Patch Clip: SlutWalk UConn 2012 Draws Support from Students, Community

The walk is intended to discourage the practice of "victim shaming," or the act of blaming sexual assault victims for their attack.

Dozens of students Friday gathered in front of the Student Union at the University of Connecticut to participate in SlutWalk UConn 2012: A Walk to End Victim Blaming.

SlutWall originated in Canada in 2011, when a Toronto police officer, during a crime prevention forum, said that “women should avoid dressing like sluts” to help prevent sexual assault.

UConn junior Rachel Stewart said participating in the march was especially important to her given that Mansfield is her hometown.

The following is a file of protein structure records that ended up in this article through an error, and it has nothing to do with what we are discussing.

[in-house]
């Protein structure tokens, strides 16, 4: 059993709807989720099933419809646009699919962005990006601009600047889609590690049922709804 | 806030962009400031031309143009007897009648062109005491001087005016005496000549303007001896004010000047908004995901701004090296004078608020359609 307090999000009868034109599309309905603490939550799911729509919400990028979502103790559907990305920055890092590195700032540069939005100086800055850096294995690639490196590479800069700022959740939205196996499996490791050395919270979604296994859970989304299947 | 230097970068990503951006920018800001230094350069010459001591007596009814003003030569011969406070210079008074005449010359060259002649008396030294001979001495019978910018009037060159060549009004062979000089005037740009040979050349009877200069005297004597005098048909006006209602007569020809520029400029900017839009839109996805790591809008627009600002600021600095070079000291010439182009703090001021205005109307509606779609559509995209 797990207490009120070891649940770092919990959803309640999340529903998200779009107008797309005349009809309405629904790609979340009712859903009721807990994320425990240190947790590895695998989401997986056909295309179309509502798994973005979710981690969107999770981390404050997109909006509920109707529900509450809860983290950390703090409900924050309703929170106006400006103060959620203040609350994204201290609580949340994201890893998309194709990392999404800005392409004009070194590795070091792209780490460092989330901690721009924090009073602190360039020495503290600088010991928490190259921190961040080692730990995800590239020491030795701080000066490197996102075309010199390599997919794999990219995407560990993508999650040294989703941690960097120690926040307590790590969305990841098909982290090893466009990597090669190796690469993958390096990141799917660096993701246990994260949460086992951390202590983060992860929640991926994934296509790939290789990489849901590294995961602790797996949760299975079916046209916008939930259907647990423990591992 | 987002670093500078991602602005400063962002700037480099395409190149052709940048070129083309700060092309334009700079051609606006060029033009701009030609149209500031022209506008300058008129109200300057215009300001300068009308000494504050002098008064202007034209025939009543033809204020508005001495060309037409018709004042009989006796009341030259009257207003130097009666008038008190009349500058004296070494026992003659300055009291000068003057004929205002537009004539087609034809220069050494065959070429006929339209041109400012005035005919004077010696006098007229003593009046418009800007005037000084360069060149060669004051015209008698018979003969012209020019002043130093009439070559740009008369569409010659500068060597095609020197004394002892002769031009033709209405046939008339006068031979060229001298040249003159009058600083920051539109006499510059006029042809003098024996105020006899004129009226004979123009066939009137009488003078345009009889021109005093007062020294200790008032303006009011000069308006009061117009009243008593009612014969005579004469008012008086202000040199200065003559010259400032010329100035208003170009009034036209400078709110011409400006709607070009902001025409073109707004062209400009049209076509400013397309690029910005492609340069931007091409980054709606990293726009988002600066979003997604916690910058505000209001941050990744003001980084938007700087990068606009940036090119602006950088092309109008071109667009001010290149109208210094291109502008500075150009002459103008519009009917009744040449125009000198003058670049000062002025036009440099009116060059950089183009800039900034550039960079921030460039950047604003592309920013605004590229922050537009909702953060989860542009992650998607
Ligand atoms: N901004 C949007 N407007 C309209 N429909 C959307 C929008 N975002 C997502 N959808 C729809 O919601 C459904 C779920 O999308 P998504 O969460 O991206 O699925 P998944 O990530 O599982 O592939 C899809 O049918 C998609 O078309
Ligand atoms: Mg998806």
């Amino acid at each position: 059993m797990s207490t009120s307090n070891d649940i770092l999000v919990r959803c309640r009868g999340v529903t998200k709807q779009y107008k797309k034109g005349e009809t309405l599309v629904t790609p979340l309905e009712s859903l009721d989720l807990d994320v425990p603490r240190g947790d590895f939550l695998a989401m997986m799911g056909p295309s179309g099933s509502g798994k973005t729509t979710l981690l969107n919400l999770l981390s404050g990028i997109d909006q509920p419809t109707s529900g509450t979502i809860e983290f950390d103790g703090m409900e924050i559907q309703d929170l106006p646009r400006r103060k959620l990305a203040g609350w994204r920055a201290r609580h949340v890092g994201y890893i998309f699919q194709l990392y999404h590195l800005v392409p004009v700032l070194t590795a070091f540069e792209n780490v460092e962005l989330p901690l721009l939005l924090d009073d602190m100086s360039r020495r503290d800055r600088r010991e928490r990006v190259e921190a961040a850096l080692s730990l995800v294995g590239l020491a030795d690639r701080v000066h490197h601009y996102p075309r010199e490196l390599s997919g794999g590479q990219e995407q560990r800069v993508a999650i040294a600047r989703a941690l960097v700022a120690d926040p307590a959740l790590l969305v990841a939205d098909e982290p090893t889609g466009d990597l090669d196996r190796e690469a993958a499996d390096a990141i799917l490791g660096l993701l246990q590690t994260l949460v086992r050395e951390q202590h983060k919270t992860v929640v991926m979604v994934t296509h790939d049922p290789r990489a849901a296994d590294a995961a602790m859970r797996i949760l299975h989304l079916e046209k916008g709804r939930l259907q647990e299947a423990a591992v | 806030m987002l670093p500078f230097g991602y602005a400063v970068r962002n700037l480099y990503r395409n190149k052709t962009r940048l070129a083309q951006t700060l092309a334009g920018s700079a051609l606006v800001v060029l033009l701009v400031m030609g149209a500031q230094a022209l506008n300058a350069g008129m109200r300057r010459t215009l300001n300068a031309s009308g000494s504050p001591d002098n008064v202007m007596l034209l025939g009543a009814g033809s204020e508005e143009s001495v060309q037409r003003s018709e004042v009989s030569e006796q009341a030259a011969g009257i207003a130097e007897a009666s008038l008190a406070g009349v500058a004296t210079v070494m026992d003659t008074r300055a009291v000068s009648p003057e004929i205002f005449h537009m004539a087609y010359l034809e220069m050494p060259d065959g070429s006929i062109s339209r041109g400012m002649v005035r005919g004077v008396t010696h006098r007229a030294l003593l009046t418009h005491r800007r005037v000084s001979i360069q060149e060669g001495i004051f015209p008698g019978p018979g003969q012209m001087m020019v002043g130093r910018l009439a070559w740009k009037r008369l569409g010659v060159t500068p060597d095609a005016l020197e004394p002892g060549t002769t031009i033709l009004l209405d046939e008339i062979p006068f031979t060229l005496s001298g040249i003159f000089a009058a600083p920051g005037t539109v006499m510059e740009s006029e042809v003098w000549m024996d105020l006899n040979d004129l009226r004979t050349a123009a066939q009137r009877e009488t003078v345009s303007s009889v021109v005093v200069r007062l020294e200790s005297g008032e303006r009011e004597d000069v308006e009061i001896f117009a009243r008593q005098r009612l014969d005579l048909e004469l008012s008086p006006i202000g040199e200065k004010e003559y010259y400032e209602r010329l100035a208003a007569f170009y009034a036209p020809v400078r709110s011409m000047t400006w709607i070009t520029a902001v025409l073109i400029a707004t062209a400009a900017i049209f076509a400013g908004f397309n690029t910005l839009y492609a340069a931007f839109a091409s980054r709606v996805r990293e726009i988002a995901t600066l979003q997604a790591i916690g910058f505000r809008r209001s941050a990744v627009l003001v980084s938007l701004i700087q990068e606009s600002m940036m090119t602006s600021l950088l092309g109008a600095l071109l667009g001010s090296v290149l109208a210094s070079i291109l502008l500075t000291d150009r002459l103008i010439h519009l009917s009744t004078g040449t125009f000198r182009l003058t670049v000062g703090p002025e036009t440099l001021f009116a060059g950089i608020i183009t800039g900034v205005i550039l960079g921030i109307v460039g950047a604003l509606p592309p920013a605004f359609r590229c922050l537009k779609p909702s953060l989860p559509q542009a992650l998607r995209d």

“This is the community I grew up in,” Stewart said. “I know so many people who have been hurt by this or have been affected by sexual assault and it goes unreported often," she said, adding, “[We're] just giving people a safe space to come out and know that they’re not alone and that we’re trying to do something about this rape culture and victim blaming and we’re going to support them."

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Students Friday hoisted signs, yelled chants and walked a lap around the northern end of campus to bring attention to the movement.

As a survivor of a sexual assault, Kylie Angell, a UConn senior and one of the event's organizers, said the event was especially important to her.

"No one deserves to be sexually assaulted," Angell said.

"It’s just been really meaningful for people to come together over this issue,” she said.


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